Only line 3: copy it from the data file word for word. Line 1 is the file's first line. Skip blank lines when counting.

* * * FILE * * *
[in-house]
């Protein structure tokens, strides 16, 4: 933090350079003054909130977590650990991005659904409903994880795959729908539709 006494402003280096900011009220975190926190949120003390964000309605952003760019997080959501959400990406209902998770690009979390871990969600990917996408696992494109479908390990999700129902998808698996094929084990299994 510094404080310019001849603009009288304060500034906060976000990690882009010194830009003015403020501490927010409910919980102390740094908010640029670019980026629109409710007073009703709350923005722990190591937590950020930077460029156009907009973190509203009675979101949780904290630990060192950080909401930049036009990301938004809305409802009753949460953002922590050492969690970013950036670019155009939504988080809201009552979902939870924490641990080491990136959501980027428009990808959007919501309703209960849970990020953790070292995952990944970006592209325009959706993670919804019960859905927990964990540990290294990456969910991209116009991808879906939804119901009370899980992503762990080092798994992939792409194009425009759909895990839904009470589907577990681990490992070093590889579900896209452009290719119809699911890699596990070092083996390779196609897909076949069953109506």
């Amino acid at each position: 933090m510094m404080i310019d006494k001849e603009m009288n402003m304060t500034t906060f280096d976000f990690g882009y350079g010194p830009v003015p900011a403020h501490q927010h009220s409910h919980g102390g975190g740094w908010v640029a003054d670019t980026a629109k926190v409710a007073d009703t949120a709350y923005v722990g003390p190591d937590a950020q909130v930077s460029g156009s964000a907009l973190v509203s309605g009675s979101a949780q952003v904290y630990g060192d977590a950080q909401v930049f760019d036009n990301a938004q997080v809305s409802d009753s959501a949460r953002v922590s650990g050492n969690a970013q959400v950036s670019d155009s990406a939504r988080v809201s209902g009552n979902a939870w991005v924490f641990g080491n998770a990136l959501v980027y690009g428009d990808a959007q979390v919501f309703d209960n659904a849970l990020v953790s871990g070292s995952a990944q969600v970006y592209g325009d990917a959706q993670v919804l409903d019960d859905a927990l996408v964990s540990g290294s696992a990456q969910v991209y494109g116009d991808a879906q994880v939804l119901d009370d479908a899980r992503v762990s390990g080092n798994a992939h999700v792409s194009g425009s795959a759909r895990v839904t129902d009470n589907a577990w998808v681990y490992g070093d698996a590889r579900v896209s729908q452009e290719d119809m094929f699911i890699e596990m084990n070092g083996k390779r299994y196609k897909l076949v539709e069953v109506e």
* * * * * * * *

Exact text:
């Amino acid at each position: 933090m510094m404080i310019d006494k001849e603009m009288n402003m304060t500034t906060f280096d976000f990690g882009y350079g010194p830009v003015p900011a403020h501490q927010h009220s409910h919980g102390g975190g740094w908010v640029a003054d670019t980026a629109k926190v409710a007073d009703t949120a709350y923005v722990g003390p190591d937590a950020q909130v930077s460029g156009s964000a907009l973190v509203s309605g009675s979101a949780q952003v904290y630990g060192d977590a950080q909401v930049f760019d036009n990301a938004q997080v809305s409802d009753s959501a949460r953002v922590s650990g050492n969690a970013q959400v950036s670019d155009s990406a939504r988080v809201s209902g009552n979902a939870w991005v924490f641990g080491n998770a990136l959501v980027y690009g428009d990808a959007q979390v919501f309703d209960n659904a849970l990020v953790s871990g070292s995952a990944q969600v970006y592209g325009d990917a959706q993670v919804l409903d019960d859905a927990l996408v964990s540990g290294s696992a990456q969910v991209y494109g116009d991808a879906q994880v939804l119901d009370d479908a899980r992503v762990s390990g080092n798994a992939h999700v792409s194009g425009s795959a759909r895990v839904t129902d009470n589907a577990w998808v681990y490992g070093d698996a590889r579900v896209s729908q452009e290719d119809m094929f699911i890699e596990m084990n070092g083996k390779r299994y196609k897909l076949v539709e069953v109506e």